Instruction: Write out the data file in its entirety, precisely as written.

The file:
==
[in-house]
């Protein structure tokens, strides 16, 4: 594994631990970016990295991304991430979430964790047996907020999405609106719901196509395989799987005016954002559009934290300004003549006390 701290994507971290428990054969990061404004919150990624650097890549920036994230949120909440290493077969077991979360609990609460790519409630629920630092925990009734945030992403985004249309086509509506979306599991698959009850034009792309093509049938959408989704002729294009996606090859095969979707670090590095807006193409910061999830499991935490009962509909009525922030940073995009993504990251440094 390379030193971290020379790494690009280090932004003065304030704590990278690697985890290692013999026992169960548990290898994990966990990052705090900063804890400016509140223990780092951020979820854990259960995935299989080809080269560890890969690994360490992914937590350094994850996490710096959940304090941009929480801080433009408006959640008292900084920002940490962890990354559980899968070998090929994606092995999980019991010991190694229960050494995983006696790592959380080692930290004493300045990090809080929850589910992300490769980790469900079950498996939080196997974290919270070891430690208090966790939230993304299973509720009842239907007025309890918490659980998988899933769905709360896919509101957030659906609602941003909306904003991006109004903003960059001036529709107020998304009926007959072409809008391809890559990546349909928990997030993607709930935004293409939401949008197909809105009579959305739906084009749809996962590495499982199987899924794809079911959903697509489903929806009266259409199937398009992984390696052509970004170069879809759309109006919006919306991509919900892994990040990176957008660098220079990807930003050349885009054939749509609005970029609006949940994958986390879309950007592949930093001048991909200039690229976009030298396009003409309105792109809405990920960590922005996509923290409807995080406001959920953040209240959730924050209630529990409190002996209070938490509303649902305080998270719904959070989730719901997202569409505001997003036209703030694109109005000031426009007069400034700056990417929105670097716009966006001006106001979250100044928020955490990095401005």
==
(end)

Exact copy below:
[in-house]
């Protein structure tokens, strides 16, 4: 594994631990970016990295991304991430979430964790047996907020999405609106719901196509395989799987005016954002559009934290300004003549006390 701290994507971290428990054969990061404004919150990624650097890549920036994230949120909440290493077969077991979360609990609460790519409630629920630092925990009734945030992403985004249309086509509506979306599991698959009850034009792309093509049938959408989704002729294009996606090859095969979707670090590095807006193409910061999830499991935490009962509909009525922030940073995009993504990251440094 390379030193971290020379790494690009280090932004003065304030704590990278690697985890290692013999026992169960548990290898994990966990990052705090900063804890400016509140223990780092951020979820854990259960995935299989080809080269560890890969690994360490992914937590350094994850996490710096959940304090941009929480801080433009408006959640008292900084920002940490962890990354559980899968070998090929994606092995999980019991010991190694229960050494995983006696790592959380080692930290004493300045990090809080929850589910992300490769980790469900079950498996939080196997974290919270070891430690208090966790939230993304299973509720009842239907007025309890918490659980998988899933769905709360896919509101957030659906609602941003909306904003991006109004903003960059001036529709107020998304009926007959072409809008391809890559990546349909928990997030993607709930935004293409939401949008197909809105009579959305739906084009749809996962590495499982199987899924794809079911959903697509489903929806009266259409199937398009992984390696052509970004170069879809759309109006919006919306991509919900892994990040990176957008660098220079990807930003050349885009054939749509609005970029609006949940994958986390879309950007592949930093001048991909200039690229976009030298396009003409309105792109809405990920960590922005996509923290409807995080406001959920953040209240959730924050209630529990409190002996209070938490509303649902305080998270719904959070989730719901997202569409505001997003036209703030694109109005000031426009007069400034700056990417929105670097716009966006001006106001979250100044928020955490990095401005």